Always Room For Jell-O
Ron Nagasawa is on vacation. This column was originally published May 18, 2005.
The other week was a special one for the Nagasawa family. Our 7-year-old daughter received her first holy communion. Although our church is in the middle of major renovations, the event itself overpowered the fact that we were sitting in folding chairs on bare unfinished concrete floors.
Our immediate families were there to witness the sacred event, including my kid brother, who is our daughter’s godfather. Since he is her godfather, he set up a special luncheon to follow the ceremony. He held it at a new nearby restaurant known for its all-you-can-eat buffet.
Walking in, we were overwhelmed by the array of seafood, sushi, entrees and desserts. He had a long table reserved for all of us, and I ended up sitting across from my in-laws. My mother-in-law sat directly in front of me. We conversed as I chowed down as though it were Thanksgiving.
I was getting full and decided to take a break. My father-in-law seemed to be enjoying his food while I spoke to his wife. She was on dessert and had just come back to the table with a small plate of green Jell-O. Now stay with me on this — my mother-in-law is, well, well-endowed.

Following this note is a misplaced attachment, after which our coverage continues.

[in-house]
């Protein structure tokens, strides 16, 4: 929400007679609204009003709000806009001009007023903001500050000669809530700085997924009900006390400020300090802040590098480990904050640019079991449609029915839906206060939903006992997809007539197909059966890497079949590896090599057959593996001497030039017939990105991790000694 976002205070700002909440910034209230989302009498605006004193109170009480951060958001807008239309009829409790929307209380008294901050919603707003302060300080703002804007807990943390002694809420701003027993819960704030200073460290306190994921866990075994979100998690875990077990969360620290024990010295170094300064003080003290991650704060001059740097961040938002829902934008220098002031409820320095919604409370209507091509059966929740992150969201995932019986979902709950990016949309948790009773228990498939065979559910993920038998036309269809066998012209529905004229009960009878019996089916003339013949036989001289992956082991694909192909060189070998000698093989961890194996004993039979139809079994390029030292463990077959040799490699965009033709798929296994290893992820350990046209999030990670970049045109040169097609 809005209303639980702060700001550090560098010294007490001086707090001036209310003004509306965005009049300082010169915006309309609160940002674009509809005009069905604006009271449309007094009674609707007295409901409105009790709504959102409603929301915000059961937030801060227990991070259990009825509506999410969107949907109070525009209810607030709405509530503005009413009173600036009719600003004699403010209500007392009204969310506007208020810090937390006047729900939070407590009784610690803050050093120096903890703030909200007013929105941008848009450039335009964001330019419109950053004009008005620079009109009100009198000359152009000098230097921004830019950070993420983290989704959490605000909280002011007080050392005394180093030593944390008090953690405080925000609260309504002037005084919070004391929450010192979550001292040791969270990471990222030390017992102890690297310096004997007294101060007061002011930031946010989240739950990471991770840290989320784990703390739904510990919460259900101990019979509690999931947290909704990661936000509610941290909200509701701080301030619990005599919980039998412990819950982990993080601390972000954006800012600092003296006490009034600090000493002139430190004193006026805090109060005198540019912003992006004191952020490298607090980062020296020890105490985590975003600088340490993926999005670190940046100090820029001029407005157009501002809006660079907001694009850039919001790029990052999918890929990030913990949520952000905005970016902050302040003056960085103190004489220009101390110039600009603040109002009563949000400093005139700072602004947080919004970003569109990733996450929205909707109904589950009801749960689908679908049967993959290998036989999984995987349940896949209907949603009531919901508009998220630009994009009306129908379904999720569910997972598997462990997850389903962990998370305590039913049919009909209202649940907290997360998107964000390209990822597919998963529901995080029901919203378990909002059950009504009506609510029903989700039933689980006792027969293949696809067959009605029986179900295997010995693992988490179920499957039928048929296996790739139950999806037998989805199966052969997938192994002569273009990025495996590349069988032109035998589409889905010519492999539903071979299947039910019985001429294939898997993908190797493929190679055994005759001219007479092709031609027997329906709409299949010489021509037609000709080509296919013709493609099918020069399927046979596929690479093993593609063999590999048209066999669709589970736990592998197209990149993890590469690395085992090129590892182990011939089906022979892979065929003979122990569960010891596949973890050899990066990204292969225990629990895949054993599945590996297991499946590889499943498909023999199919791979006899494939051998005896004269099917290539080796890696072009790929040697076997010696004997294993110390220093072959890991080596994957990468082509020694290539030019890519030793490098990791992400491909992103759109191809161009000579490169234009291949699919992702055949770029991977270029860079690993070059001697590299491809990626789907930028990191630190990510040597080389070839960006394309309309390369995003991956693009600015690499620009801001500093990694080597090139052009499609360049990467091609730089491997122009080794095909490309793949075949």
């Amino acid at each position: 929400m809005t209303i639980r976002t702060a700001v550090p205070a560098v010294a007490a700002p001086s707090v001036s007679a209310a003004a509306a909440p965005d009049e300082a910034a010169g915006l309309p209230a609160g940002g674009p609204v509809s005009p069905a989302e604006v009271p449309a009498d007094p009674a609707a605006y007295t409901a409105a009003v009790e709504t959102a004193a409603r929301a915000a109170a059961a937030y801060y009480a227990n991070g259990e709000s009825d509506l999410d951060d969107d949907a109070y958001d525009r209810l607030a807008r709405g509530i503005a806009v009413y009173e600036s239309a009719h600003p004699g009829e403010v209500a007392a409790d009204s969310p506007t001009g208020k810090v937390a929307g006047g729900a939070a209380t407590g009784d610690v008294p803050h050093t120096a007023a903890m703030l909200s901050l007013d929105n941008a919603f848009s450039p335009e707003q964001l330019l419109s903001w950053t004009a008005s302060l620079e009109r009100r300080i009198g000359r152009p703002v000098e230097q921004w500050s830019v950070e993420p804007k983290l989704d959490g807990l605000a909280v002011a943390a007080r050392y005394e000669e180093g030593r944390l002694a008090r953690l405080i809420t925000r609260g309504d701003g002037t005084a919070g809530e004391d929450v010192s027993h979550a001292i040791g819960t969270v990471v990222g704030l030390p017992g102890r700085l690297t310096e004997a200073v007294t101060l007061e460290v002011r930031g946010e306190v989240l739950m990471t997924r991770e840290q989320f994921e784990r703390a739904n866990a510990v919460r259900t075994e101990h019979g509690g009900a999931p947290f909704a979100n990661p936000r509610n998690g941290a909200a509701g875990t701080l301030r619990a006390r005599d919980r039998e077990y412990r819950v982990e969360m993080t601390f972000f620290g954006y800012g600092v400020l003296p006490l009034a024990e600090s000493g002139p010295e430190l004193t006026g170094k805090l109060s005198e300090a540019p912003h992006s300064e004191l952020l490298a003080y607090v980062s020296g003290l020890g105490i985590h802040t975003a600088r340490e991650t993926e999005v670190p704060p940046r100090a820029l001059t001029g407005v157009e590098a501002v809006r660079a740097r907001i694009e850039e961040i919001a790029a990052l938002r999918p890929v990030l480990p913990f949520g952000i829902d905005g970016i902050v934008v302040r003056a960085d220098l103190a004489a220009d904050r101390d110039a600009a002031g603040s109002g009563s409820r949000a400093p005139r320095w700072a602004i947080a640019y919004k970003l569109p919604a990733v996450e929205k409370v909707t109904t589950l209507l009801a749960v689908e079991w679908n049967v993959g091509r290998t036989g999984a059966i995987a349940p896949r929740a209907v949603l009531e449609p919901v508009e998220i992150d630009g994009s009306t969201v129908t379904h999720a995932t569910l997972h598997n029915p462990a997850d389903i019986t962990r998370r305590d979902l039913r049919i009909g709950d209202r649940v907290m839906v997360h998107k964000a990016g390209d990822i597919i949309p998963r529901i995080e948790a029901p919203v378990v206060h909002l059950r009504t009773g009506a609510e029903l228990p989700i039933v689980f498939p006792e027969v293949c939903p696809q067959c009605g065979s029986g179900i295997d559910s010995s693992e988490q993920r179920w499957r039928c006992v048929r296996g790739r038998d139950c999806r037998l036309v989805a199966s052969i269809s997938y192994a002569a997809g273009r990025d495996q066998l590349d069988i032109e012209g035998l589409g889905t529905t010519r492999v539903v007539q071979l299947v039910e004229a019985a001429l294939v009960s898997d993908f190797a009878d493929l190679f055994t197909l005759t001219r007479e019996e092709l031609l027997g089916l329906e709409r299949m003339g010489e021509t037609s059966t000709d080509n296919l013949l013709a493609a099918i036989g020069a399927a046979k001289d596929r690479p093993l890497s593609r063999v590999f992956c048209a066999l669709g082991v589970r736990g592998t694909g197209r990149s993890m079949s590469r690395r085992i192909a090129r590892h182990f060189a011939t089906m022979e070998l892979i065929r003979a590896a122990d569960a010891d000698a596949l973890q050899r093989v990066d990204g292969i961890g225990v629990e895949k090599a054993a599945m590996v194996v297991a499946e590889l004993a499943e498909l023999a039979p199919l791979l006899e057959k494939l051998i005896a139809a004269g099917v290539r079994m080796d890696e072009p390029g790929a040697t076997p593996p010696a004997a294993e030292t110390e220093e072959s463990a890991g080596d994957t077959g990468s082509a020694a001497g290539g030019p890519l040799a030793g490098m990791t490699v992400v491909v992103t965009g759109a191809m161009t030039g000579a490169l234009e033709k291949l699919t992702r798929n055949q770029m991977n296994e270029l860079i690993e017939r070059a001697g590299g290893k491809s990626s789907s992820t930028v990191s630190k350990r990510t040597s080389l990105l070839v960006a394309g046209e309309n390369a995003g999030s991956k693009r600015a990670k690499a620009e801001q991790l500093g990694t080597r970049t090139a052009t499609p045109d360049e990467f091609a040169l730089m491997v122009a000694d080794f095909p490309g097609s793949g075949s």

In the past my father-in-law has proudly compared her to Dolly Parton, although I stay away from the subject due to the nature of my relationship with them.
Anyway, while my mother-in-law was eating the Jell-O, a piece fell down into a pocket created by her blouse and her cleavage.
She’s a very classy lady and while I saw the Jell-O, I didn’t know how I should tell her without embarrassing her or indicating that I was looking at her chest. She quickly realized the “spillage,” looked at me and said, “Ron, why didn’t you say something?”
I think I turned bright red, but replied, “I didn’t even notice that it happened.”
My father-in-law, without looking up from his food, said to her, “Why don’t you throw a couple of shrimps in there so we don’t have to worry about dinner?”